Global Ag News for July 13.22


Wheat prices overnight are up 4 in SRW, up 4 1/2 in HRW, up 5 1/4 in HRS; Corn is up 1 1/2; Soybeans down 5 1/4; Soymeal up $0.03; Soyoil down 0.59.

For the week so far wheat prices are down 73 1/4 in SRW, down 73 1/2 in HRW, down 67 3/4 in HRS; Corn is down 35 1/2; Soybeans down 58 3/4; Soymeal down $1.37; Soyoil down 3.16.

For the month to date wheat prices are down 65 3/4 in SRW, down 79 1/2 in HRW, down 66 in HRS; Corn is down 31 3/4; Soybeans down 120 1/4; Soymeal down $16.70; Soyoil down 7.13.

Year-To-Date nearby futures are up 4% in SRW, up 9% in HRW, down -9% in HRS; Corn is up 25%; Soybeans up 23%; Soymeal up 17%; Soyoil up 9%.

Chinese Ag futures (SEP 22) Soybeans down 51 yuan; Soymeal down 80; Soyoil down 402; Palm oil down 450; Corn down 35 — Malaysian palm oil prices overnight were down 327 ringgit (-7.94%) at 3789.

There were changes in registrations (34 Soymeal, 13 HRW Wheat). Registration total: 2,653 SRW Wheat contracts; 0 Oats; 0 Corn; 0 Soybeans; 319 Soyoil; 34 Soymeal; 79 HRW Wheat.

Preliminary changes in futures Open Interest as of July 12 were: SRW Wheat up 2,429 contracts, HRW Wheat down 508, Corn up 5,487, Soybeans down 6,232, Soymeal down 5,800, Soyoil up 970.

Northern Plains Forecast: Mostly dry Wednesday. Isolated showers Thursday-Saturday. Temperatures near to above normal Wednesday, above normal Thursday-Saturday. Outlook: Mostly dry Sunday. Isolated showers Monday. Mostly dry Tuesday-Thursday. Temperatures above normal Sunday-Thursday.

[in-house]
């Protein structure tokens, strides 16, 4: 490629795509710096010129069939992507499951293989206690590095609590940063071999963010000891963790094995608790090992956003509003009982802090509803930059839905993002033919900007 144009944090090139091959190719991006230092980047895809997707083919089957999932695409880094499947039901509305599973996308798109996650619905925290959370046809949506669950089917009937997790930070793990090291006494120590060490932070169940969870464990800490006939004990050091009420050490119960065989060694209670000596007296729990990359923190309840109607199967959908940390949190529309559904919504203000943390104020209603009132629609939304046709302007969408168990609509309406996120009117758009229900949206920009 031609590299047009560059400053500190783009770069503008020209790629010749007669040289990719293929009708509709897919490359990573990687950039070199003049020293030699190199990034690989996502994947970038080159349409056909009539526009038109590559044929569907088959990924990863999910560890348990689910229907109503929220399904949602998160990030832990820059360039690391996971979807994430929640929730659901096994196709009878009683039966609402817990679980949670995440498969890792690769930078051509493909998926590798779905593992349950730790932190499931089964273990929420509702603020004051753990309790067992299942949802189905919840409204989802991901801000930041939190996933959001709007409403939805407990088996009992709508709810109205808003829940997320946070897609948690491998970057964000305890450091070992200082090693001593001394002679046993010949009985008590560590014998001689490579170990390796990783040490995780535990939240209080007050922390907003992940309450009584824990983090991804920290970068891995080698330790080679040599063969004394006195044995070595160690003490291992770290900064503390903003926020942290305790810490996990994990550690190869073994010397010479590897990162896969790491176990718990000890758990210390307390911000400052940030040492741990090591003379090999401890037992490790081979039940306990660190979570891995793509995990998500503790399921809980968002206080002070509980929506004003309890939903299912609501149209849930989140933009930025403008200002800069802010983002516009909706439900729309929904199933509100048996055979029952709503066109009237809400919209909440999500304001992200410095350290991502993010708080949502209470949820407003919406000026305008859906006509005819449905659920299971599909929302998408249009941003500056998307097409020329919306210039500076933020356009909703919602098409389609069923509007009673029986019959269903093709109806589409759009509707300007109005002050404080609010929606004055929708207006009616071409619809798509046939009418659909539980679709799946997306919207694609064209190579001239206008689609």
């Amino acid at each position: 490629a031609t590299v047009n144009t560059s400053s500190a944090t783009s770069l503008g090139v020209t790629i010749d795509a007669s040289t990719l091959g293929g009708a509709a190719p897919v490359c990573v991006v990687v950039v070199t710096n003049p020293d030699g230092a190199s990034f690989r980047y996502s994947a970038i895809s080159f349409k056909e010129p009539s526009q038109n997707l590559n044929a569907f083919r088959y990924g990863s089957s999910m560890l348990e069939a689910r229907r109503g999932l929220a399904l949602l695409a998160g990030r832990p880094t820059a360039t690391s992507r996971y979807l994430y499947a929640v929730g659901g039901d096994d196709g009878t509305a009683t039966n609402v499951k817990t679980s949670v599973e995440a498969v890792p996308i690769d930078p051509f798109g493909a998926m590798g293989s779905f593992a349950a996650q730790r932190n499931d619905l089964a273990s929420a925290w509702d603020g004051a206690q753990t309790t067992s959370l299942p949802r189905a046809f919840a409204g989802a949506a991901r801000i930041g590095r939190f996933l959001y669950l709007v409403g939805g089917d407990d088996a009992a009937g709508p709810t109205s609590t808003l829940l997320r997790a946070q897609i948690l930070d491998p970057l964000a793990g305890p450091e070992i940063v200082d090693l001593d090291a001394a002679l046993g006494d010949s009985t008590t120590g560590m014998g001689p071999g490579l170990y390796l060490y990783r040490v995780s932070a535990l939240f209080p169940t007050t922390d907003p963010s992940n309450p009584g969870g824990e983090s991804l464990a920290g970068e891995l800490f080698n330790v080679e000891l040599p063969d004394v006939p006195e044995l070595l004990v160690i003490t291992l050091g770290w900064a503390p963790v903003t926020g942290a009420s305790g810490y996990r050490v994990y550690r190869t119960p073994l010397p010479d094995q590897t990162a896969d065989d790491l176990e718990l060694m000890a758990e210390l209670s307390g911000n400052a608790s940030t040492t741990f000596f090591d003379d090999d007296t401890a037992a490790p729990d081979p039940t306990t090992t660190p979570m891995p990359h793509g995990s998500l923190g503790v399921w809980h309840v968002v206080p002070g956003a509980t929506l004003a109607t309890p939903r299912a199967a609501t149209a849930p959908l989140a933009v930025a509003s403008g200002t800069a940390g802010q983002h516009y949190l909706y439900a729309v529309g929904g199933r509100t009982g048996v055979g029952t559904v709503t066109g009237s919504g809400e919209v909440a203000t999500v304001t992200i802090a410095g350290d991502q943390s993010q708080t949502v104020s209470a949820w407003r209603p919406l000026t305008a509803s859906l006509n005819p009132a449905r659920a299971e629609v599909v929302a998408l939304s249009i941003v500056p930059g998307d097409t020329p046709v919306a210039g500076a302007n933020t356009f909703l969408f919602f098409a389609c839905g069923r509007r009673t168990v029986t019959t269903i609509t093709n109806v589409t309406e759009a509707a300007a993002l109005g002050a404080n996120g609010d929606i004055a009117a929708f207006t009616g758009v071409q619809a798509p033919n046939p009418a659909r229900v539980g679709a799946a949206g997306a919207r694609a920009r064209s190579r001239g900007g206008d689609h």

Central/Southern Plains Forecast: Isolated showers Wednesday. Mostly dry Thursday-Friday. Isolated showers Saturday. Temperatures above normal south and near to below normal north Wednesday, near to above normal Thursday, above normal Friday-Saturday. Outlook: Isolated showers Sunday. Mostly dry Monday-Thursday. Temperatures above normal Sunday-Thursday.

Western Midwest Forecast: Mostly dry through Thursday. Isolated showers Friday-Saturday. Temperatures near normal through Thursday, above normal Friday-Saturday.

Eastern Midwest Forecast: Isolated showers through Wednesday. Mostly dry Thursday-Friday. Isolated showers Saturday. Temperatures near to above normal Tuesday, near to below normal Wednesday-Friday, near to above normal Saturday. Outlook: Isolated showers Sunday-Thursday. Temperatures above normal Sunday-Thursday.

The player sheet for 7/12 had funds: net sellers of 16,000 contracts of  SRW wheat, sellers of 31,000 corn, sellers of 25,000 soybeans, sellers of 5,500 soymeal, and  sellers of 11,500 soyoil.


  • FEED CORN PURCHASE: South Korea’s Major Feedmill Group (MFG) purchased an estimated 68,000 tonnes of animal feed corn to be supplied from optional origins in a private deal without an international tender being issued, European traders said. It was thought to be sourced either from South America or South Africa.
  • WHEAT TENDER: Japan’s Ministry of Agriculture, Forestry and Fisheries (MAFF) is seeking to buy 130,900 tonnes of food-quality wheat from the United States, Canada and Australia in regular tenders that will close on July 14.
  • WHEAT PURCHASE: The Taiwan Flour Millers’ Association purchased an estimated 44,725 tonnes of milling wheat to be sourced from the United States in a tender which closed on Wednesday


  • CORN TENDER: The Korea Feed Association (KFA) has issued an international tender to purchase up to 136,000 tonnes of animal feed corn to be sourced from optional origins
  • WHEAT TENDER: Bangladesh’s state grains buyer issued an international tender to purchase 50,000 tonnes of milling wheat
  • VEGETABLE OIL TENDER: Egypt’s state grains buyer said on Monday it was seeking at least 3,000 tonnes of soyoil and 1,000 tonnes of sunflower oil in a local production tender for arrival Aug. 10-30. Deadline for offers is on July 6.